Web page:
According to the presenter of the 26th Awards, the show was also broadcast via kinescope in Rio de Janeiro, Brazil, possibly on the station owned by Brazilian publisher and TV pioneer Assis Chateaubriand, who was a friend of David Sarnoff, president of RCA, parent company of NBC, from whom he purchased the transmitting equipment. But it wasn’t until 1970 that Mexico and Brazil could air the live broadcast of the 42nd Awards.
The origin of the Oscars is as colorful as its telecast and dramatic as the films it celebrates. The Academy of Motion Picture Arts and Sciences was organized in 1927 by MGM’s Louis B. Mayer and other U.S. studio heads, originally to mediate labor disputes. At that time the below-the-line workers made IATSE the strongest union, which first fell into the hands of racketeers and, later, into those of the mob, which promptly began blackmailing the studios (events recalled in many Hollywood movies, including The Godfather). However, the studios did not always support the Oscars, like in 1953 when three of the film studios refused financial support, forcing the Academy to look to RCA for sponsorship in exchange for national broadcast rights over its NBC radio and TV networks.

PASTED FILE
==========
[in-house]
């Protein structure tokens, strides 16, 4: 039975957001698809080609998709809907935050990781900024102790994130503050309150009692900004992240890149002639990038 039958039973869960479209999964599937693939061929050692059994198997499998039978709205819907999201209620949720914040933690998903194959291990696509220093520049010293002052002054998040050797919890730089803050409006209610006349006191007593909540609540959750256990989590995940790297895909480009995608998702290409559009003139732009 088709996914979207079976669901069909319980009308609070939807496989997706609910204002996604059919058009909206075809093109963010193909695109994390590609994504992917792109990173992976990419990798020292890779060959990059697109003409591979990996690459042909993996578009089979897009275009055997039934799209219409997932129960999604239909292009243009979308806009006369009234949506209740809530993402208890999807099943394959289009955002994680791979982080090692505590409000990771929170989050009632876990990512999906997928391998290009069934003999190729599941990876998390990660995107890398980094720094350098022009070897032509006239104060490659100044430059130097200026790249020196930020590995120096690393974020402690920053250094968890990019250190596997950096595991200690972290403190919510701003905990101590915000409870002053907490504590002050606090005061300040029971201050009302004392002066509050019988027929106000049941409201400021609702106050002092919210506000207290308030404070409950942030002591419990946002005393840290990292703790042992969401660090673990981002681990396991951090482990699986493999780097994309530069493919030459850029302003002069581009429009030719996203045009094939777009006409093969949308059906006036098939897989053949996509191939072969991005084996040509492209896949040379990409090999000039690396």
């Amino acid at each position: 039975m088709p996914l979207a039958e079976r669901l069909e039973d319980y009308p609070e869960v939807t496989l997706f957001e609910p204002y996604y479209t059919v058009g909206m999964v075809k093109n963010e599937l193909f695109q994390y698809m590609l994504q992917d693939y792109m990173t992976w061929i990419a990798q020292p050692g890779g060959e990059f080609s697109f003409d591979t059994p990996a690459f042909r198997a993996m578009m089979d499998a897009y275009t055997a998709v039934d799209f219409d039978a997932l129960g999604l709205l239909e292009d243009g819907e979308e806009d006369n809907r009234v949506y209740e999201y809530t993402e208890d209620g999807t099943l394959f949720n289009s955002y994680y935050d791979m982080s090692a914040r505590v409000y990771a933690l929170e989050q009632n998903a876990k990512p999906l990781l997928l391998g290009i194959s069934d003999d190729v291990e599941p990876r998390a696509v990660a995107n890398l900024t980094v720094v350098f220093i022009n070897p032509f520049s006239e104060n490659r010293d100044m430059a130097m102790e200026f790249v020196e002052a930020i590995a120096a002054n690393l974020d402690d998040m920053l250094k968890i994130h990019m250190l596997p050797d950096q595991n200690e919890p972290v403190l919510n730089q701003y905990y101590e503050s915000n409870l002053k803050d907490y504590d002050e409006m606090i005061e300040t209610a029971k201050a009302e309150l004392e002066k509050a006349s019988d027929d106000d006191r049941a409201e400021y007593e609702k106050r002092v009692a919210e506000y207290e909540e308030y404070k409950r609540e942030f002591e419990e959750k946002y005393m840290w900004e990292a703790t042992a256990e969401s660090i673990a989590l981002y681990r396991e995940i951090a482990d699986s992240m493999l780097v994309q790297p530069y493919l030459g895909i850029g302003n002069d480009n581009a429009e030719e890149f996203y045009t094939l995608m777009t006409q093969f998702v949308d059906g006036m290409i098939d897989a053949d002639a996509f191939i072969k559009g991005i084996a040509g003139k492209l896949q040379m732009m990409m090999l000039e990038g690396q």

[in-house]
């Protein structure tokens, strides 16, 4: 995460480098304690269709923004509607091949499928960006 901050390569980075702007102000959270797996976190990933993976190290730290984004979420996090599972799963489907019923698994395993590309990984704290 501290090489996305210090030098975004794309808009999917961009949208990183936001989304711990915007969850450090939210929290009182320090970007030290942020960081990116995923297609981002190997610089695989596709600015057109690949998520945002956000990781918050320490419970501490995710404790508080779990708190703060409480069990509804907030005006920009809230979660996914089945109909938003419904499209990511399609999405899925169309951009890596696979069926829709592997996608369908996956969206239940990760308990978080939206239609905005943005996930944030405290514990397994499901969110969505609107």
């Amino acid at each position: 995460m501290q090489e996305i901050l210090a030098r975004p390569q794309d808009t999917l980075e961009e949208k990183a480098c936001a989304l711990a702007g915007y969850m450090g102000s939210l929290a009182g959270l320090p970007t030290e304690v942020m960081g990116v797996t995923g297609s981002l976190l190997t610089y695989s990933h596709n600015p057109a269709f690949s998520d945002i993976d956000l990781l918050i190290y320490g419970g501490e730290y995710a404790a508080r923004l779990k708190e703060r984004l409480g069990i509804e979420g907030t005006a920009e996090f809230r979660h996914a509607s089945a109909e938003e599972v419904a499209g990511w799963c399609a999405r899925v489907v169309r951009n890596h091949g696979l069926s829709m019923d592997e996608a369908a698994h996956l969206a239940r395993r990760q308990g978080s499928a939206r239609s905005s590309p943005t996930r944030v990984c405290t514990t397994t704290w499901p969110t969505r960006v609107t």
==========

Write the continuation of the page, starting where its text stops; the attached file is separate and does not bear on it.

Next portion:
The first “Academy Awards of Merit” (the Oscars’ official name) were bestowed in Hollywood in 1929 for the best movies of 1927 and 1928 in 12 categories (for a total of 15 Oscar statuettes).
No one really knows how the Oscar statuettes got their name. One story is that in 1931 then-Academy director Margaret Herrick looked at the statuette and commented, “it looks just like my Uncle Oscar!” Another story is that Bette Davis named it after her ex-husband, Harmon Oscar Nelson, Jr. The moniker was picked up by gossip columnist Sidney Skolsky, who used it in one of his articles. However, the Academy officially acknowledged the name “Oscar” for the statuette only in 1939.